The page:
Following a vote last week in Lebanon’s parliament, the country became the first in the Arab world to legalize the cultivation of cannabis for medicinal and industrial purposes.
Lebanon’s government first decided to pursue legalization after consultations with McKinsey & Company on the potential economic benefits from such a move. Now, two years later, Lebanese lawmakers approved cannabis farming in the country, which could add $1 billion in annual revenue to Lebanon’s ailing economy.
Lebanon has long produced cannabis, positioning itself as one of the top exporters of illegal hashish over the decades along with Morocco. Hashish cultivation has served as a lifeline for poor farmers in the Beqaa Valley, who occasionally took up arms against law enforcement, and even the Islamic State, in order to protect their valuable crops.
The fertile Beqaa Valley, located in eastern Lebanon, is the agricultural heart of the country, where the Romans cultivated grain in the first century BC. Nowadays, the fertile valley is known for both its wine and hashish crops situated among the ruins of ancient Roman temples.
The new legislation only allows for the farming of cannabis containing THC levels below 1%. Consumption of cannabis will remain illegal.
Moreover, the bill foresees the granting of cultivation licenses to pharmaceutical companies and businesses that manufacture industrial fibers, as well as foreigners looking to cash in on the opportunity, while placing restrictions on local drug offenders. This means farmers in the Beqaa Valley who have cultivated the plant for generations will be excluded from the newly legalized industry.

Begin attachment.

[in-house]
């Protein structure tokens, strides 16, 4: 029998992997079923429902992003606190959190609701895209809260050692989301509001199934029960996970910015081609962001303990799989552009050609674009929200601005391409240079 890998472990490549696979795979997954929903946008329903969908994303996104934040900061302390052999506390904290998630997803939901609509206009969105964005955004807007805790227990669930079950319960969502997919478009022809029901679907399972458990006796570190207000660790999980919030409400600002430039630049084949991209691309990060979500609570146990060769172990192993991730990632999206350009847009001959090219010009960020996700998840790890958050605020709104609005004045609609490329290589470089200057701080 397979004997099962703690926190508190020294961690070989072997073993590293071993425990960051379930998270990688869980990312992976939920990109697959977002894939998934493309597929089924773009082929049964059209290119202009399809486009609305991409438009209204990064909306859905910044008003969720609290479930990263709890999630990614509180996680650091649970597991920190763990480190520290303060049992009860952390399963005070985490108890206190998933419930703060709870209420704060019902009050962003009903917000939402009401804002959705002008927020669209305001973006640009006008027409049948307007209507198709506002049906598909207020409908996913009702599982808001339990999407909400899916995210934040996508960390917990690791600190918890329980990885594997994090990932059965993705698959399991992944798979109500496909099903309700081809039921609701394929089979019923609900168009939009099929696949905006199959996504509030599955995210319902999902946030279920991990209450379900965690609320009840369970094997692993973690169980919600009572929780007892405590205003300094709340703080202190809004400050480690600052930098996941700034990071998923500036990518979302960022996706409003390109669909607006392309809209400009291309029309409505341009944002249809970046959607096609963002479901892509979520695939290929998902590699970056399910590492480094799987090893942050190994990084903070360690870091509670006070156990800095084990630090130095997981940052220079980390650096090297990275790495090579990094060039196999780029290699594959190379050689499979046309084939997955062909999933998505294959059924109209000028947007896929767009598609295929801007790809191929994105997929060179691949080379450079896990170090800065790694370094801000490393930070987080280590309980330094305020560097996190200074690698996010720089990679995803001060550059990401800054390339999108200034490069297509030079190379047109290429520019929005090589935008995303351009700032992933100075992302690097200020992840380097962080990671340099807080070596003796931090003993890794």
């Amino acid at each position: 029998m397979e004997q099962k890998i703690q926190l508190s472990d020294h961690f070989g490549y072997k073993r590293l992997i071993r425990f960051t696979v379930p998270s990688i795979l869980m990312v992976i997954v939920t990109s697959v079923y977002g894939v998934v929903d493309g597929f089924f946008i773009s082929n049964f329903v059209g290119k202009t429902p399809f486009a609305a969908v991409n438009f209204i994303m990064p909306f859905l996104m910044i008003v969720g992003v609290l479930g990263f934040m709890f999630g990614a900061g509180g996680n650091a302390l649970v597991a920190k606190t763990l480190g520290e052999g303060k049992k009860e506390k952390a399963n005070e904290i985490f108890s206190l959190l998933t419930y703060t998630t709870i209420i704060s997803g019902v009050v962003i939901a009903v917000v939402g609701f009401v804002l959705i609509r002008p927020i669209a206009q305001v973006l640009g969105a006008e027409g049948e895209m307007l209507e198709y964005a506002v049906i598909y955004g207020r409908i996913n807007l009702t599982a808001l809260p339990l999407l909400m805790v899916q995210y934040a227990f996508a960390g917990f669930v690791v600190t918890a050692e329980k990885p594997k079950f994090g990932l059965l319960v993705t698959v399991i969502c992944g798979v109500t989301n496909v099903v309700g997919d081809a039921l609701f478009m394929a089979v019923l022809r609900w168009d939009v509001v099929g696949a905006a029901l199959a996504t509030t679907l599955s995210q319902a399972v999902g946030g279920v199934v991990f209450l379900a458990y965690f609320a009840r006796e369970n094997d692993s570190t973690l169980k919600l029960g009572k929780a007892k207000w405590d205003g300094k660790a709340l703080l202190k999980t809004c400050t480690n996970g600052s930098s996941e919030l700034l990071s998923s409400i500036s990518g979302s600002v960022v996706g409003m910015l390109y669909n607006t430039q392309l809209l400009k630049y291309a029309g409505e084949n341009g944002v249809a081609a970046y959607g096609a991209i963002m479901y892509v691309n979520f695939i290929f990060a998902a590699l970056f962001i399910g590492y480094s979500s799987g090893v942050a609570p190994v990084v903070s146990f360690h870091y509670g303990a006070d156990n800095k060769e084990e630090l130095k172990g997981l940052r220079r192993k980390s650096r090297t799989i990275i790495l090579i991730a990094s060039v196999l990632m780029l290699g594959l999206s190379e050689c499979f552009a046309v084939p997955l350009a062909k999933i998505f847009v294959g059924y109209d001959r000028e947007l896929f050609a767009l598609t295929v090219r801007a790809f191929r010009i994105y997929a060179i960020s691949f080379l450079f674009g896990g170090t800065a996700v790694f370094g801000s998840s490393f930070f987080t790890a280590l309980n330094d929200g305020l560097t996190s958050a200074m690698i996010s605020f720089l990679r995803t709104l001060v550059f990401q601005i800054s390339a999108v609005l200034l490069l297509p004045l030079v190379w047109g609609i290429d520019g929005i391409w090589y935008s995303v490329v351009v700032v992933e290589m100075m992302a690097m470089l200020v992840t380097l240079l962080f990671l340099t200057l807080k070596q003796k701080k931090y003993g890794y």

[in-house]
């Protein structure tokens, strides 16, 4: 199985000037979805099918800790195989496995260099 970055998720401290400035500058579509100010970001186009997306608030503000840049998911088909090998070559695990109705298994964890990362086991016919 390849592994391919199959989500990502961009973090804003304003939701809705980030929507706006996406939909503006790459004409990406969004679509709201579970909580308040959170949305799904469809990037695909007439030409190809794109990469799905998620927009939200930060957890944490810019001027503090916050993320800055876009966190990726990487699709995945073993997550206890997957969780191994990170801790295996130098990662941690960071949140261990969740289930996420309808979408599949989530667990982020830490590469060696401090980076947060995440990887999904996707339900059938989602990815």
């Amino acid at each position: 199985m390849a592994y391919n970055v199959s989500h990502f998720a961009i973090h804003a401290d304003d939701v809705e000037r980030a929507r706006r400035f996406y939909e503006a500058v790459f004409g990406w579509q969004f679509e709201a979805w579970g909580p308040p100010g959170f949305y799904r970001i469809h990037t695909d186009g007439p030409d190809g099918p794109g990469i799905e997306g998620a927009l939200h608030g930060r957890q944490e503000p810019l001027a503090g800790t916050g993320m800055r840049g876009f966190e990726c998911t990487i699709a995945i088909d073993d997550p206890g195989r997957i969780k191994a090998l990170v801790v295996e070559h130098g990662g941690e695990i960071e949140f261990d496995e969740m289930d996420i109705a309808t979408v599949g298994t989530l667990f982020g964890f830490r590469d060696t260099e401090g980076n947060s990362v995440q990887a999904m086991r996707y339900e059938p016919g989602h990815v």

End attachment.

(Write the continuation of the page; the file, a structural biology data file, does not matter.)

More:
“This law would legalize cultivation without taking into consideration the situation of persons who consume drugs, or those who produce them. It’s an opportunity missed – they have failed to take a holistic approach,” Lebanse lawyer and activist Karim Nammour, who specializes in drug policy, told Al Jazeera.
The political group Hezbollah, backed by Iran and considered by several countries to be a terrorist organization, was opposed to the bill. However, lawmakers that ended up backing the proposal defended the bill by arguing the economy needs to be supported by any means possible.
Since October of last year, Lebanon has been gripped by anti-government protests, triggered by new taxes announced by Beirut. The coronavirus pandemic temporarily halted demonstrations until protestors took to the streets this week again in what ended as violent clashes with the Lebanese army.
Last month, for the first time ever, the Middle Eastern country, once a French colony, defaulted on its debt amid growing concerns over Lebanon’s economic collapse.